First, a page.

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Teachers enjoy building English proficiency for children of new residents
Logan Elementary kindergarten teacher Cathy Maloney with current ESL students and their siblings at the annual ESL Community Night held in May. (Submitted photo courtesy of East Allegheny Education Association)
As students eagerly begin their summer vacation, teachers and staff of Logan Elementary School in North Versailles Twp. are reflecting on an unusual school year. Enrollment in an English as a Second Language, or ESL, program tripled during the school year, from eight pupils in 2021-22 to 23 students in 2022-23.
Twelve countries are represented within the Logan community, according to East Allegheny School District. Many of the students are from Spanish-speaking countries but there also is representation from Afghanistan, Ghana, Iran and Latvia.
In one kindergarten classroom, taught by teacher Cathy Maloney, seven out of 23 students were in the ESL program.
“Four out of seven we knew about. The other three came in later,” says Maloney, who offered to take the additional three students who arrived after the school year had begun to help maximize ESL resources.
District officials say that substantially higher numbers of ESL students have also been reported throughout the Mon Valley at McKeesport Area, Steel Valley, Woodland Hills and West Mifflin Area school districts.
Logan Elementary School Principal Joseph DiLucente says there are a number of reasons school districts in Allegheny County are having an ESL boom — a reasonable cost of living, access to public transportation along the Route 30 corridor and the local political and social atmosphere, which leans more toward providing sanctuary for immigrants than exclusion.
COVID-19 border closures temporarily affected ESL population growth in Western Pennsylvania, but “as soon as those borders opened, the numbers got even bigger,” says DiLucente.
Teacher Matt Lorenzo has been with East Allegheny’s ESL program for 10 years. In January, Lorenzo was joined by Susan McKeever, who was hired to help manage the unprecedented case load.
McKeever says there is sometimes a misconception of what ESL means. It is not special-needs education. “We help students gain proficiency in speaking, listening, reading and writing, and all of those areas, through language acquisition — speaking English closer to or on par with a native speaker,” he says.
DiLucente says being proficient in the student’s native language is actually an asset when it comes to learning English. “When a student interprets a new English word they don’t know, their brain automatically goes into language transfer where it scans for a similar word in the language that they already know.”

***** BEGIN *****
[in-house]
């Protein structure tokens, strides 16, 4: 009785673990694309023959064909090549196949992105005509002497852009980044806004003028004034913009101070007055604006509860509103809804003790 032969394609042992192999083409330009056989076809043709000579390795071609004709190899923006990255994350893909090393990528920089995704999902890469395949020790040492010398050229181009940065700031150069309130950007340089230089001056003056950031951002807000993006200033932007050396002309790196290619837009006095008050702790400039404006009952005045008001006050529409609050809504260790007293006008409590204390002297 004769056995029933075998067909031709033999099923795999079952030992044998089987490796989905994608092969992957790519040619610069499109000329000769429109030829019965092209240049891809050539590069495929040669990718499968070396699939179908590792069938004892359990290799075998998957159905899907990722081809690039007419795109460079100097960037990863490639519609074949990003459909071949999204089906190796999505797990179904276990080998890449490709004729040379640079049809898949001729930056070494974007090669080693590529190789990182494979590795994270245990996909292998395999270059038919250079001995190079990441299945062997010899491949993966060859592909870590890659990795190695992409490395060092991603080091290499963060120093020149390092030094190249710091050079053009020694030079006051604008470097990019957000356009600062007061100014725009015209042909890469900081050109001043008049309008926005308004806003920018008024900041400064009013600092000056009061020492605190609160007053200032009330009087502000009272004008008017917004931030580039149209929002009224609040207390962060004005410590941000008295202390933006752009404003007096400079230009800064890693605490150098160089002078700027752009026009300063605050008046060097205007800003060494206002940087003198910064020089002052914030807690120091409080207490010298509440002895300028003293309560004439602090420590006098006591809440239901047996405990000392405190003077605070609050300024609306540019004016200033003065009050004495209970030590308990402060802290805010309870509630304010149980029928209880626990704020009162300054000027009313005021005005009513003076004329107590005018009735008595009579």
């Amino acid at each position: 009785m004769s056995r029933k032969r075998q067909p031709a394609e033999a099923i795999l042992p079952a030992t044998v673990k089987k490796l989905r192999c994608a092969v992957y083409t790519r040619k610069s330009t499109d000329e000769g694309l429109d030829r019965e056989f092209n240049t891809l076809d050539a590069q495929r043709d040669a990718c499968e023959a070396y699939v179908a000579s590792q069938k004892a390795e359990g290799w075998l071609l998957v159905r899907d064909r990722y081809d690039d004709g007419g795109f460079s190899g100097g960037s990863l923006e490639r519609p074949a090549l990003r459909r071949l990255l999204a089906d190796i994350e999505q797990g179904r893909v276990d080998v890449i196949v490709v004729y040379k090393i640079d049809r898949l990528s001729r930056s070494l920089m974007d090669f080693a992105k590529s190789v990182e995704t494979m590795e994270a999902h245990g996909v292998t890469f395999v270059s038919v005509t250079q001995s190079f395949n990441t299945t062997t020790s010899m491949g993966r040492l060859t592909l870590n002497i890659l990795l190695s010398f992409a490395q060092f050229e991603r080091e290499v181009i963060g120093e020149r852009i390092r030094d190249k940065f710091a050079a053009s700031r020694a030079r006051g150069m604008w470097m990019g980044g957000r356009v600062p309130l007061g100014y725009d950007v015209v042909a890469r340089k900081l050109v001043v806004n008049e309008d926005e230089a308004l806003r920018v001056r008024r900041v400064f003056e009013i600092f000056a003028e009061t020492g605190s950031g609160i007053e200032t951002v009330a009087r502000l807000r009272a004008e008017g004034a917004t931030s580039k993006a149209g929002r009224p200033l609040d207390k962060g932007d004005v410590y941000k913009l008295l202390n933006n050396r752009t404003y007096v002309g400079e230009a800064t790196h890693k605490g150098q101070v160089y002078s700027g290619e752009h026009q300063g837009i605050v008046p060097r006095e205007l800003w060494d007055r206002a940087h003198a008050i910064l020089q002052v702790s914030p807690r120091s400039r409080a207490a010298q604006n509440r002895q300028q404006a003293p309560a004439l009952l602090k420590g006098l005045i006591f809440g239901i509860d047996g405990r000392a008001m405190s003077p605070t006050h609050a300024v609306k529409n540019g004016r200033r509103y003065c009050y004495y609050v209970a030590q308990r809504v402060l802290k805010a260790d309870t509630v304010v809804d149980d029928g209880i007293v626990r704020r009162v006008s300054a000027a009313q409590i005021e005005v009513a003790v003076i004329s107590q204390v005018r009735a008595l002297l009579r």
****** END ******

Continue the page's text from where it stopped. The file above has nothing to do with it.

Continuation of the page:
Lorenzo says part of the ESL mission is to help families embrace their heritage. “You want families to speak the language they are comfortable speaking, hold on to their heritage, be proud of their heritage and encourage them that it is an asset to learn two languages.”
ESL students are fully immersed in English from the moment they walk through the door at Logan. “The kids are learning it [English] in the hallways, they’re learning it at recess, they are learning it in the cafeteria. They are learning it from their classroom teacher,” DiLucente says. “It’s constant, it is in every context, in every walk of their life.”
The ESL teachers also help navigate the language barrier between classroom teachers and families. Justina Castillo has two students in the ESL program, a son, Luismael, at the elementary school, and one daughter, Isabella, at the high school.
Her family is from the Dominican Republic and has been in the United States for almost three years. Castillo says Lorenzo has been a huge support for her family from helping her find a job to helping the kids when they have questions about their homework. “They believe in Mr. Lorenzo and he is always available to help,” she says. “I feel happy about it.”
Maloney says some local customs need some extra explanation, such as a recent flyer advertising tickets for a Kennywood picnic.
“Even though some of the families speak English ... there are some things that are things that are getting lost in translation that I don’t anticipate,” he says.
Maloney, who is retiring after 28 years at East Allegheny, says this international experience has been an amazing way to end her teaching career. It has been a joy for her to witness the appreciation and respect ESL families have for their teachers. She has received correspondence throughout the year from one family always addressed “dear respected teacher.”
“The other thing that is neat to see is a little girl from Mexico holding hands with a little girl from Afghanistan and a little girl from Iran,” she says. “Where else does that happen but in America?”
Kristen Keleschenyi is a freelance writer in North Versailles Twp. and one of the hosts of the Kristen & Amber Show on Tube City Online Radio at 5 p.m. Saturdays, 9 p.m. Mondays and 4 p.m. Thursdays. She may be reached at email@example.com.
Originally published June 16, 2023.